Interest rate has been going up regardless whether you are using libor or other interest benchmarks. At this point even if you refinance you won’t get that good a rate, plus the penalty you will have to pay. Most lenders will allow you to extend your mortgage amortization period and keep your monthly payment the same. Talk to your lender and see if it is an option. My other advise is to make extra payment whenever you can. Good luck.
- May 16, 2011 at 4:01 am #427186AnonymousInactive
As a buyer who will be occupying the home, I would never recommend obtaining anything other than a fxied rate loan for just the reason.
If you have closed over 6 months ago, I would say call the mortgage company who holds your loan. Sometimes your mortgage company will refinance your loan and waive the pre-penalty fee because they are keeping the loan — and will make more money!
REALTOR® & Affordable Housing Specialist
O. 866.894.3601 ~ C. 404.787.8685 ~ F. 404.745.8019
- May 16, 2011 at 4:31 am #427187AnonymousInactive
Sorry to hear your dilemma. Sounds like the LO did not explain the risks associated with this program or perhaps the LO was selling he/she did not know. The Option Arm program is good for some people, that want cash control options. Considering that your in a pre-payment program, you will be unable to touch this loan for as long as it is that period. You might want to refinance your property anyways even with the PP there, especially if the 1 month LIBOR keeps moving north. Take the hit now to save yourself money over the long term. You can also file a complaint that the program was not explained to you correctly, and request a waiver of the PP. However I don’t think that will happen. Look at your options and see if paying the PP now will save you money in the long run. Contact me directly if you have any questions.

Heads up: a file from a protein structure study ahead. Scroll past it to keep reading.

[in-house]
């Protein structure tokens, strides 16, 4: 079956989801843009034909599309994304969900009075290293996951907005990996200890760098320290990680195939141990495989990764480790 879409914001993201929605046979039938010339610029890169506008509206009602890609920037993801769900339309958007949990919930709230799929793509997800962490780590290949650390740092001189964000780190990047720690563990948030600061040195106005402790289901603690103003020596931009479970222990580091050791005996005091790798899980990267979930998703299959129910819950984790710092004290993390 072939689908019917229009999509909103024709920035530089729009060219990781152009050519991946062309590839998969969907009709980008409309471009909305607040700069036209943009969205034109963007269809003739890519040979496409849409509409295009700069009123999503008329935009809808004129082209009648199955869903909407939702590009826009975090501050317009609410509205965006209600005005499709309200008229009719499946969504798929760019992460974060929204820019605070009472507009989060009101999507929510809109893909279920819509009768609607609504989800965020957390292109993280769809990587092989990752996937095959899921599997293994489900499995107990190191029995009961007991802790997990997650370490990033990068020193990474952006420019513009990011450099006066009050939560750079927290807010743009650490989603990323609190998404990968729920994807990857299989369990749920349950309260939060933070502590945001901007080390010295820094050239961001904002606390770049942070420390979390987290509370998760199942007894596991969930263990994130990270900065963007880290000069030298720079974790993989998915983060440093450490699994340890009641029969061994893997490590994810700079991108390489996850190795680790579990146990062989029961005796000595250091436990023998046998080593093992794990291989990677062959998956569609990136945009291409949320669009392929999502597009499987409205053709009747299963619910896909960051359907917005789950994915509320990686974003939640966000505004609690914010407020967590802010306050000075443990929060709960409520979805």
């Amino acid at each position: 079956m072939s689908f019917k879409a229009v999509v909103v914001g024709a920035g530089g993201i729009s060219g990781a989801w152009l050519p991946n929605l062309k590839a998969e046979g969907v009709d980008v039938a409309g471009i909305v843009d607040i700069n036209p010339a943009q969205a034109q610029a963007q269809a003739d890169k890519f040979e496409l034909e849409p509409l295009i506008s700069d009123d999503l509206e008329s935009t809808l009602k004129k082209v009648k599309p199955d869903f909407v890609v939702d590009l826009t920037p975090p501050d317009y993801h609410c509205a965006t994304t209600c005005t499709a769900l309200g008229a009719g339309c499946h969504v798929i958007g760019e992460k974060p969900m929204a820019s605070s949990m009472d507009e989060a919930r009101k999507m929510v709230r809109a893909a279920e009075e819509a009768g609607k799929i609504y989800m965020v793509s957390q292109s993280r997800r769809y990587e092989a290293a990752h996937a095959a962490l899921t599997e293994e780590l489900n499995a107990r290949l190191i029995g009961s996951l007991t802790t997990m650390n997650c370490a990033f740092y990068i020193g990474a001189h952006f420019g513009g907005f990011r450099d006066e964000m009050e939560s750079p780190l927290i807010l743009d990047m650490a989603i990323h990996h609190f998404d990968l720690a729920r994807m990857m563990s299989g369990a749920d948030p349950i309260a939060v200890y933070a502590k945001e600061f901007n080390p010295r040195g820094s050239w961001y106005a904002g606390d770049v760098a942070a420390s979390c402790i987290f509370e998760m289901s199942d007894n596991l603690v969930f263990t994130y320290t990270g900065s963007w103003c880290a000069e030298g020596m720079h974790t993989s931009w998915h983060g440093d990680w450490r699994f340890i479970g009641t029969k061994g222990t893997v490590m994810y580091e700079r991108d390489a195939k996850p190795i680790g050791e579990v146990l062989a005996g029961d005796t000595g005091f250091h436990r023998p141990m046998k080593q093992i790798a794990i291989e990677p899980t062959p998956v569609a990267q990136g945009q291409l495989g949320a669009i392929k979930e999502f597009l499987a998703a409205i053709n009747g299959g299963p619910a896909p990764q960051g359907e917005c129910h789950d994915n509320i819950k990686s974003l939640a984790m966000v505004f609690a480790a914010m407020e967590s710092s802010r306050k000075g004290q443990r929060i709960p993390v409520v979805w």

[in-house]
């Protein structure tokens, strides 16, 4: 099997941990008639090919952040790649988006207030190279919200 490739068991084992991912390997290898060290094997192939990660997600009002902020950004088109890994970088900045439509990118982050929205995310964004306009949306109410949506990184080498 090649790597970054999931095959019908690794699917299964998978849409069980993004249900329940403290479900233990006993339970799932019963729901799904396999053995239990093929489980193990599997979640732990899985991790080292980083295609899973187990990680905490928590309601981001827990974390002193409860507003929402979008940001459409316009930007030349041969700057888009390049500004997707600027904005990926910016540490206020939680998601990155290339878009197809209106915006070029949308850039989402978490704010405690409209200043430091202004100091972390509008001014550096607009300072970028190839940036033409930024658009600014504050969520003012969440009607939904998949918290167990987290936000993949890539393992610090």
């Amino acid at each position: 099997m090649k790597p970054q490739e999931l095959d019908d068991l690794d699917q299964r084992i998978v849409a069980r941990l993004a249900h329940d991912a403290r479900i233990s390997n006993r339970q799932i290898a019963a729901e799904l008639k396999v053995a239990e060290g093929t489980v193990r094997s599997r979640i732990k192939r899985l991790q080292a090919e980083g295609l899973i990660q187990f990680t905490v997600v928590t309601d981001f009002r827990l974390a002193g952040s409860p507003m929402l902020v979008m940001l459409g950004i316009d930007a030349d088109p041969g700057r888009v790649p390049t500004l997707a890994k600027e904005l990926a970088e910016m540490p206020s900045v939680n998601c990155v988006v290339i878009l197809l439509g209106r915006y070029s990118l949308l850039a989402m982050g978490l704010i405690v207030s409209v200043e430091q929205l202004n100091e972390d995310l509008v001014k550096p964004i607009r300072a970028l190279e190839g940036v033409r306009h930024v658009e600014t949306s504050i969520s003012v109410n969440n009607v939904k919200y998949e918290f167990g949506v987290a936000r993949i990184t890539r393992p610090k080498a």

- May 16, 2011 at 4:41 am #427188AnonymousInactive
IF you live in MN, WI or CO I may be able to help other wise the guy above hit it on the head.
- May 16, 2011 at 5:13 am #427189AnonymousInactive
You probably cannot refinance without paying the prepayment penalty. You signed a rider agreeing to it. Depending on your equity position, you may be able to roll the prepayment penalty into a new loan. If you can get the rate down significantly, then your payments could be less even with a higher loan amount. That rate seems really high (conforming fixed rates for owner occupied properties are running in the 6.75% – 7% range right now and ARMs typically have a lower start rate… was this 100% financing? Or sub-prime? Without knowing any specifics, I can’t say if the rate you have is reasonable or if you can expect to find a lower rate out there.)
- May 16, 2011 at 10:24 pm #277039AnonymousInactive
5 Years, until we were sure that we could afford all the things that go with owning a home, repairs, taxes, insurance. And that we could afford them in some of the worst case scenarios.